Following my last post – and the broader themes in previous posts leading up to that – how do you get end users to see IT in the most favorable light, especially when it comes to deploying UC? By this point, you should have a pretty good idea about what not to say, as well as the need for end users to understand things on two levels – what UC is/is not, and IT’s role in making UC valuable to them. In this post, I’m going to focus on the latter, with two distinct examples.
Need to know #1: IT needs end user support for UC
This can be tricky territory, much like a parent telling a child how much they need them. There is a lot at stake here, and IT must strike a balance between being strong but not vulnerable. While this is very much about your relationship with end users, it’s also about the technology. If end users don’t get the sense that IT understands the technical underpinnings of UC, they may not want to use it, and this would diminish its perceived value.
Conversely, they need to see that UC isn’t just about making IT’s job easier – it’s about making their work environment better. To do this, however, end user support is needed. IT may know that UC is a work in progress, but chances are that end users don’t know that. They’re more likely to view UC as fully formed, just as they would with a new phone system – otherwise, why bring it to market? Fair enough, but so long as they can get some utility out of UC right away this shouldn’t be an issue.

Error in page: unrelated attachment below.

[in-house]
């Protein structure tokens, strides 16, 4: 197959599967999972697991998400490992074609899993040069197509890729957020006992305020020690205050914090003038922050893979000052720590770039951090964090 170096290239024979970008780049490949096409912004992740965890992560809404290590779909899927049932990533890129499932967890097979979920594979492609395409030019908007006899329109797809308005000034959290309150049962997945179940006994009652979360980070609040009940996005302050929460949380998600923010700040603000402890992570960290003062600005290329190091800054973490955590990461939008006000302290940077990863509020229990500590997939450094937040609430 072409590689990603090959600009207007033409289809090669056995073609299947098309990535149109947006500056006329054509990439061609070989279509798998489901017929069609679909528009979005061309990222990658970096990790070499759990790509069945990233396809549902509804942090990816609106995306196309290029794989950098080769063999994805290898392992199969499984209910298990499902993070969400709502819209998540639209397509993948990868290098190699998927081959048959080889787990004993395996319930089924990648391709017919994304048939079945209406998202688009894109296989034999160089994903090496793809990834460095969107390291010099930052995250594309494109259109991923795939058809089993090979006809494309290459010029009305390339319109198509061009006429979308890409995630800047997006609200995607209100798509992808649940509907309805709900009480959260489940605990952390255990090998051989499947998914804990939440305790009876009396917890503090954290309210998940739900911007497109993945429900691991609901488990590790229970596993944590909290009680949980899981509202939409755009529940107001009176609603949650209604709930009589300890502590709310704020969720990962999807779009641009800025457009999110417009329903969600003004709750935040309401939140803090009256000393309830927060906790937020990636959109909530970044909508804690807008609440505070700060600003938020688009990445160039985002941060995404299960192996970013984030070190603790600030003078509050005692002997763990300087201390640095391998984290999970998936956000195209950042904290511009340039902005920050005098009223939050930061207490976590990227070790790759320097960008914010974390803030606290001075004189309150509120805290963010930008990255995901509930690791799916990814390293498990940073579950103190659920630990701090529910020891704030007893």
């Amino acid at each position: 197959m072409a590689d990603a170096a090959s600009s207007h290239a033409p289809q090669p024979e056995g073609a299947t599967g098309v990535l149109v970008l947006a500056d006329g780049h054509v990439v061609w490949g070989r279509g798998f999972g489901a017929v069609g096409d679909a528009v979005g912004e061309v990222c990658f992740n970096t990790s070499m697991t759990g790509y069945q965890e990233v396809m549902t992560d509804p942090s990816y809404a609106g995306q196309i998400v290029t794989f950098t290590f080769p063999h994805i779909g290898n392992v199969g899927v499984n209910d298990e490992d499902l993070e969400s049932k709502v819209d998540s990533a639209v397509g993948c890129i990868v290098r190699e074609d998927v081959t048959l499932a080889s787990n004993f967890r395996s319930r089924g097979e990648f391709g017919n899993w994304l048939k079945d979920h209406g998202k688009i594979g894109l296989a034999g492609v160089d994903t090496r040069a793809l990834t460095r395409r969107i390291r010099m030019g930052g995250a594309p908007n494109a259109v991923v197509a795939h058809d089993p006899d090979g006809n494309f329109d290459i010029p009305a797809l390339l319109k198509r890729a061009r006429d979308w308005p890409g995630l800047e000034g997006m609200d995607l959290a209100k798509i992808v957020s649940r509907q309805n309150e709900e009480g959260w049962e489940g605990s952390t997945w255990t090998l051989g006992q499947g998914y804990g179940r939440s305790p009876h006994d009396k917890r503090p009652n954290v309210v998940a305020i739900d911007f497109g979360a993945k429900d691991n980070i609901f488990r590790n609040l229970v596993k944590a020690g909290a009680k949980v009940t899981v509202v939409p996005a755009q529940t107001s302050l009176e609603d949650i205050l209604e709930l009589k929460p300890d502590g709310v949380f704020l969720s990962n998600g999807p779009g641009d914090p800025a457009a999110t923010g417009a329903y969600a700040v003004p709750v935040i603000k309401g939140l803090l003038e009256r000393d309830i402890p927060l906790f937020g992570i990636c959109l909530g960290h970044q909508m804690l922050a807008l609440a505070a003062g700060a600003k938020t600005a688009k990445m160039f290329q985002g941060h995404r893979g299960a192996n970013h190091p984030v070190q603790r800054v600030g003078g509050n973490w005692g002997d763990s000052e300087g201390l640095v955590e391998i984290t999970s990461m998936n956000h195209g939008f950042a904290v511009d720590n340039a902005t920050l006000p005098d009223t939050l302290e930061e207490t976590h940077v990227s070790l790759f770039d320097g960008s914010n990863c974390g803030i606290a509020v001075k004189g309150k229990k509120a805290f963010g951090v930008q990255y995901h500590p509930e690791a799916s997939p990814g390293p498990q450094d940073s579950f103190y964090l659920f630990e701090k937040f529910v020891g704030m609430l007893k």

As such, you don’t want them to think of UC as being half-baked. The features they get today are fully baked, but the range of valuable add-ons is almost endless – and that in itself is a key aspect of UC’s value. In that regard, they need them to know that the UC you give today is perfectly good, but the broader communications landscape is constantly evolving, and UC will evolve alongside it. This means that you’re on the UC journey together, and to get full value, you need their input.
Need to know #2: UC is good for both of you
Building on this idea, end users need to understand there’s a mutual benefit with UC. You are not the seller and they are not the buyer. UC is an enabling platform for each person to apply in the manner that best works for them. IT is fairly agnostic about which modes they use, and management isn’t evaluating them on how they use these applications. All that really matters is the overall result and desired impact on productivity. Each employee will likely find just the right mix that works best for them.
Looking at things from their perspective, you want them to hear this message and understand that UC isn’t just for your benefit. There is certainly no harm in explaining how UC is good for IT and how well it aligns with management’s needs to keep costs down and improve business processes. However, they need to understand this is only half the story, and their half is just as important. This may be very different from the past where legacy technology was simply foisted on everyone without any consultation or engagement, and if that’s part of your company’s DNA, UC presents a great opportunity to move on and get end users on the same page with IT.
Do these ideas sound familiar? Hopefully, the notion of getting end users to better understand IT is resonating as part of the UC deployment process, and I’ll continue this thread with a few more need-to-knows in my next post.